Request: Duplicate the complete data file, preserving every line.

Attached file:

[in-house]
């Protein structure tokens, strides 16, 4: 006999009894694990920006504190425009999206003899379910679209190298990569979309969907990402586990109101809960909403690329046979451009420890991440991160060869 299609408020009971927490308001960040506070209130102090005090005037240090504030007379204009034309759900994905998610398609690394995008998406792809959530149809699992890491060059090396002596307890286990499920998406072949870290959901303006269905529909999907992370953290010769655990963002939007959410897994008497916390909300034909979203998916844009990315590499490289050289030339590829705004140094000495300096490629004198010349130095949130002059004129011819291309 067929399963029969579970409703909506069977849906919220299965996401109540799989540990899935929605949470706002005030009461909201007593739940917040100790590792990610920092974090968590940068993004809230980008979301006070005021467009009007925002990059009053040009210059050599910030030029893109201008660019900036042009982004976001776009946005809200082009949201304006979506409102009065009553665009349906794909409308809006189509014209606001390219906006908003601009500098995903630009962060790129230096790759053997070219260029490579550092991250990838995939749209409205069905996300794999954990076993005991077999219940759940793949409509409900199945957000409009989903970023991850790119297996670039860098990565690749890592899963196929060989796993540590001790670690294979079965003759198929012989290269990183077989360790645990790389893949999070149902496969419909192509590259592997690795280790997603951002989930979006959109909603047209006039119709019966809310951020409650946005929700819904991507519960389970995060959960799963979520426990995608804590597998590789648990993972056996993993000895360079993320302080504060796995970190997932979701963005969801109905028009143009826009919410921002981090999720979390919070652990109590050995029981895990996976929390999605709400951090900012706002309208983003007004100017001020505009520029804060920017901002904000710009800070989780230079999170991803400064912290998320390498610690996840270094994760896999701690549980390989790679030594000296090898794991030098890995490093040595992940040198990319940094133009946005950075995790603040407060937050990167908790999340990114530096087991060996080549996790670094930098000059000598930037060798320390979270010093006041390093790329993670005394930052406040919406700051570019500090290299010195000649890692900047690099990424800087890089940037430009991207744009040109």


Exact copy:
[in-house]
């Protein structure tokens, strides 16, 4: 006999009894694990920006504190425009999206003899379910679209190298990569979309969907990402586990109101809960909403690329046979451009420890991440991160060869 299609408020009971927490308001960040506070209130102090005090005037240090504030007379204009034309759900994905998610398609690394995008998406792809959530149809699992890491060059090396002596307890286990499920998406072949870290959901303006269905529909999907992370953290010769655990963002939007959410897994008497916390909300034909979203998916844009990315590499490289050289030339590829705004140094000495300096490629004198010349130095949130002059004129011819291309 067929399963029969579970409703909506069977849906919220299965996401109540799989540990899935929605949470706002005030009461909201007593739940917040100790590792990610920092974090968590940068993004809230980008979301006070005021467009009007925002990059009053040009210059050599910030030029893109201008660019900036042009982004976001776009946005809200082009949201304006979506409102009065009553665009349906794909409308809006189509014209606001390219906006908003601009500098995903630009962060790129230096790759053997070219260029490579550092991250990838995939749209409205069905996300794999954990076993005991077999219940759940793949409509409900199945957000409009989903970023991850790119297996670039860098990565690749890592899963196929060989796993540590001790670690294979079965003759198929012989290269990183077989360790645990790389893949999070149902496969419909192509590259592997690795280790997603951002989930979006959109909603047209006039119709019966809310951020409650946005929700819904991507519960389970995060959960799963979520426990995608804590597998590789648990993972056996993993000895360079993320302080504060796995970190997932979701963005969801109905028009143009826009919410921002981090999720979390919070652990109590050995029981895990996976929390999605709400951090900012706002309208983003007004100017001020505009520029804060920017901002904000710009800070989780230079999170991803400064912290998320390498610690996840270094994760896999701690549980390989790679030594000296090898794991030098890995490093040595992940040198990319940094133009946005950075995790603040407060937050990167908790999340990114530096087991060996080549996790670094930098000059000598930037060798320390979270010093006041390093790329993670005394930052406040919406700051570019500090290299010195000649890692900047690099990424800087890089940037430009991207744009040109």